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Diary of Moryc Brajtbart

Brajtbart, Moryc Diary 1943
US Holocaust Memorial Museum

Moryc Brajtbart was seventeen when Germany invaded Poland in September 1939. His native village, Szczerców, was overrun and destroyed by the German army on the third day of the invasion; Moryc and his family—his father Samuel, his mother Kraydl, and two younger sisters, Roza and Bronia—found refuge in nearby Zelów. Conditions for Jews in Zelów seemed to have been better than in many other towns in occupied Poland; information about the existence of a ghetto is contradictory, but it seems that, starting in late 1940 or early 1941, several streets in the center of the town marked the boundaries of an unfenced ghetto.1 In 1942, the Germans "liquidated" the ghetto over several months between late spring and summer. Most of the up to 7,000 Jews living in Zelów were deported to the killing center at Chełmno, where they were murdered; some were deported to the Łódź ghetto, and some to labor camps in the Poznań region.

Moryc was among the deported Jews, but he managed to jump off one of the transports, along with his uncle and two cousins. Hiding in the woods, they eventually managed to find their way back to their home region, and made their way to one of Moryc's uncle's acquaintances, a local peasant. What happened next is not clear: while waiting in front of the peasant's house (presumably for the uncle and the cousins to negotiate with the peasant to allow them to hide at his house), Moryc peeked inside through the window, and saw the dead bodies of his uncle and cousins. Terrified, he ran away, and eventually found refuge at the house of an older woman, Genia, in the village of Pożdżenice near Zelów. At first, Moryc was hiding in Genia's attic. After a search of the house by the Germans, Genia dug a hideout for Moryc under her stable, where he hid until the Soviets liberated the area in 1944.2

While in hiding, Moryc kept a diary. The urge to write was probably initiated by the recent traumatic sequence of events. Within a short period of time, Moryc was separated from his family in the mayhem of the ghetto liquidation, fled from a transport of death, and witnessed the deaths of his uncle and two cousins. Yet it seems that a part of the diary possibly containing the description of these events is missing, and what is left is a series of Moryc's painful inward turns, in which he ruminates about fate and trauma. He provides very little information about his life in hiding, and the reader barely learns about Genia or everyday events at her house. Instead, the strongest motifs in Moryc's writing are the various nightmarish dream sequences, and the notion of a "dispensable" or "unneeded" man ("bezpotrzebny człowiek"), a sort of “last man” of the Jewish people in Europe peering out at an indifferent world.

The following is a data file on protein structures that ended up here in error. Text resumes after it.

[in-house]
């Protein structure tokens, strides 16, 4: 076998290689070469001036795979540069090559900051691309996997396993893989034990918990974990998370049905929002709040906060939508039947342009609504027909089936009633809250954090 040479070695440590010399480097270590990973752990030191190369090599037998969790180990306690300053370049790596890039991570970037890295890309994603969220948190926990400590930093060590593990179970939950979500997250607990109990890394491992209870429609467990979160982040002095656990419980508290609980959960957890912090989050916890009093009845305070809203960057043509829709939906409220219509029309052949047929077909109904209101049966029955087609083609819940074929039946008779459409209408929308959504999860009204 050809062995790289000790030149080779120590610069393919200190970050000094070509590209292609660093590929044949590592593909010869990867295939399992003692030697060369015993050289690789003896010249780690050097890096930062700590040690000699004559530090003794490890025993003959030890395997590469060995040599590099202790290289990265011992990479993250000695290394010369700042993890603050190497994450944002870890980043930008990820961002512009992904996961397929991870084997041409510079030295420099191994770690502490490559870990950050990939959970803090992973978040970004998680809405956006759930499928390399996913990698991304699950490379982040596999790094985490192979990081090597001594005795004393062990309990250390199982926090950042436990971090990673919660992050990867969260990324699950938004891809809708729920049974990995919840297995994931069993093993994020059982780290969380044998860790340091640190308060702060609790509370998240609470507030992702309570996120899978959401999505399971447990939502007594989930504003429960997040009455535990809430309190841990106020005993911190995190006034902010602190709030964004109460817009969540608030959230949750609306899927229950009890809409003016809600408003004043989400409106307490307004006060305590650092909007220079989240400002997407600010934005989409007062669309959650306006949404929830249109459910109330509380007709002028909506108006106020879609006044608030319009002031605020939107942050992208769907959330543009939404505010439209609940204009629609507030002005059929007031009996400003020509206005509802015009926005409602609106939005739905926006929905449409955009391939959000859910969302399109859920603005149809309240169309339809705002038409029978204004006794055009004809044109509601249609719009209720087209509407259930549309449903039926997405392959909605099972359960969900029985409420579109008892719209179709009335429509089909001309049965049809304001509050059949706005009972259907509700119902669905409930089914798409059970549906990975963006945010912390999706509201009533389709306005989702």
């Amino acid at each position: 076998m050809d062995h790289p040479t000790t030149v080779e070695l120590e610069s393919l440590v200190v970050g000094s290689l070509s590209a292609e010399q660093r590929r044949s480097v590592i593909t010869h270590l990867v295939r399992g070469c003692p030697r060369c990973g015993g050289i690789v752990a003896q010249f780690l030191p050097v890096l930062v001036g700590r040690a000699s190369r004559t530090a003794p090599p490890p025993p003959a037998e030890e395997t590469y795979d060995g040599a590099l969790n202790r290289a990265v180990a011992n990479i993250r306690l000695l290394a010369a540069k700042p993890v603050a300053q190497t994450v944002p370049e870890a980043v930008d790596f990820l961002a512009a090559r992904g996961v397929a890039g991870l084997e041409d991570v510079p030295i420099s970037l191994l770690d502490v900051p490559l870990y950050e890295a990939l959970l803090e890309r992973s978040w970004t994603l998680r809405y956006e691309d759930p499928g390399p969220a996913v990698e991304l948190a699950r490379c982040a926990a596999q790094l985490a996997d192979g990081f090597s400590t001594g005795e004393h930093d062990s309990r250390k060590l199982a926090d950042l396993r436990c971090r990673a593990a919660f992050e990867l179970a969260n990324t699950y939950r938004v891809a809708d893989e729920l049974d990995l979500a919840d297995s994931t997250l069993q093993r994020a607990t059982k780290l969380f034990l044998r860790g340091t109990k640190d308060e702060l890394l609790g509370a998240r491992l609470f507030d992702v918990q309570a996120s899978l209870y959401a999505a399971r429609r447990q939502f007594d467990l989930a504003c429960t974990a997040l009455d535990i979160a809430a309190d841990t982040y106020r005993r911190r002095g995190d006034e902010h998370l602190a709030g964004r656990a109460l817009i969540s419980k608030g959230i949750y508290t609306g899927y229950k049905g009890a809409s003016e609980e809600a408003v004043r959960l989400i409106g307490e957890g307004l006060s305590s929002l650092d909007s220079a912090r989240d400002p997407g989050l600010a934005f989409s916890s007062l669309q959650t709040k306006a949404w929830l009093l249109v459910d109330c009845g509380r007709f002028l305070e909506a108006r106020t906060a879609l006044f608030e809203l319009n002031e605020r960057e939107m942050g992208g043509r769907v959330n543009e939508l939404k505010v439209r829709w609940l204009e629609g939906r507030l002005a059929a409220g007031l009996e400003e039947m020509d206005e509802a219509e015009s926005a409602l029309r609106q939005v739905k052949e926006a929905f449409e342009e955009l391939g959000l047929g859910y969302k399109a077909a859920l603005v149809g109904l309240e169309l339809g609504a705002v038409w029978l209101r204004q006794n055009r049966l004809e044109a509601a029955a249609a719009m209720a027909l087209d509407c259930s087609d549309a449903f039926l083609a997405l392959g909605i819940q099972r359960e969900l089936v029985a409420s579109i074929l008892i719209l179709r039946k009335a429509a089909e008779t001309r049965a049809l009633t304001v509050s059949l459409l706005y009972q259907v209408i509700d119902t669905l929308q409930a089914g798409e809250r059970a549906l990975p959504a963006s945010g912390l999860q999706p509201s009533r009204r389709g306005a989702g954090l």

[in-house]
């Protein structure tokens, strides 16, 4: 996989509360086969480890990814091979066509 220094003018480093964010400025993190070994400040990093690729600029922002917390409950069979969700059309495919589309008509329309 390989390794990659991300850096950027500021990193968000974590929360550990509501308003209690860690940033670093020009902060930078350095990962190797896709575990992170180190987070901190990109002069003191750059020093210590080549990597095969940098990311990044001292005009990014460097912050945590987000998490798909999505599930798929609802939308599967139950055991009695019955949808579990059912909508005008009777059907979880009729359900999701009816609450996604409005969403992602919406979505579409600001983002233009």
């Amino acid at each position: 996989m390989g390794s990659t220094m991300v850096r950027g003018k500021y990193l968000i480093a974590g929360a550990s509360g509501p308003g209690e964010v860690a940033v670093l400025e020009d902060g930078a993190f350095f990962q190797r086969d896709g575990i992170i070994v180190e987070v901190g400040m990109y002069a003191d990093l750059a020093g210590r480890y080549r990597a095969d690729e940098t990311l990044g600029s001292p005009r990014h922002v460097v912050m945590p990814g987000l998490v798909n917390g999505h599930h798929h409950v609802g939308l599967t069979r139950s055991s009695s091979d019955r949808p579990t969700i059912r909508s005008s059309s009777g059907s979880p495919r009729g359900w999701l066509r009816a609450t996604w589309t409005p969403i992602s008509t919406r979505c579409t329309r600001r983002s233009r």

For more on the history of the Holocaust in Poland and especially the relations and contested histories of Poles and Jews, see Joshua D. Zimmerman, ed., Contested Memories: Poles and Jews During the Holocaust and its Aftermath (New Brunswick, NJ: Rutgers University Press, 2003).

“I love you so much,” Yiddish transliterated according to Polish spelling conventions.

A diminutive form of the name "Rose."

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[Pożdżenice, October 16, 1943]

The ground was covered with white fluffy snow. And some man rendered unneeded by the world stands in an attic, looking through an opening upon this miraculous, white world. This man, not needed by the world, is a lonely, unhappy Israelite. Leprous to the human eye, the Jew, the eternal wanderer, for whom deadly enemies lie in wait around every corner—an innocent, unarmed prey [...]

I've had such a horrible week. I once saw grandfather and grandmother at night. Grandfather was crying so terribly. All night long I only saw old people, I saw how they were led away, I heard how they were shot, I saw their pale faces. I also saw papa standing in front of grandfather. I heard how he told him, "It’s not true. They don’t burn people," and grandfather cried so. I suffered so horribly all night [...]

And the unneeded man stands as still as a stone, as lifeless as a statue, with a shattered soul, and looks far into the distance, trying to pierce the horizon with his vision, waiting in his mind for something unreal, waiting for a miracle. The miracle of the liberation of his Nation, abandoned by God and man. And he dreams. A dream of happiness and youth. The ground is all white, snow falls in fine flakes and he stands in the company of his friends, giving instructions for a race. Next to them stand their sleds, which they use for their nightly races. Which one of us will take first place on their sled? The race begins, the first sled takes off, then the second, the third, the fourth. Laughter, screams, chaos, each person tries to go as fast as possible, but then the first sled falls over, followed by the second and third, and everyone is lying sprawled out on the white, fluffy snow. Next to them lie their sleds flipped over in the snow. I run to them and they get up, numb to the impact and the bruises, and the race starts again. And after such an evening of sledding, he returns home happily to his parents and sisters. His mother stands in the small kitchen (as we call it) and looks over her flushed and tired son with a maternal eye. Nearby stands our beloved little sister, who runs up, hugs me and says in her barely understandable lovely little voice, "Chob dich lib in chac,"1 kissing me. Supper is waiting on the table and he devours it like a wolf. It’s bright and warm in the kitchen, papa is sitting near the kitchen dozing off. On the other side stands my willow-green bed covered with clean, white linen. I lie down to sleep. Mama comes up, takes off the bedding to warm it up by the stove and looks at the smile of her pampered son. He falls asleep exhausted.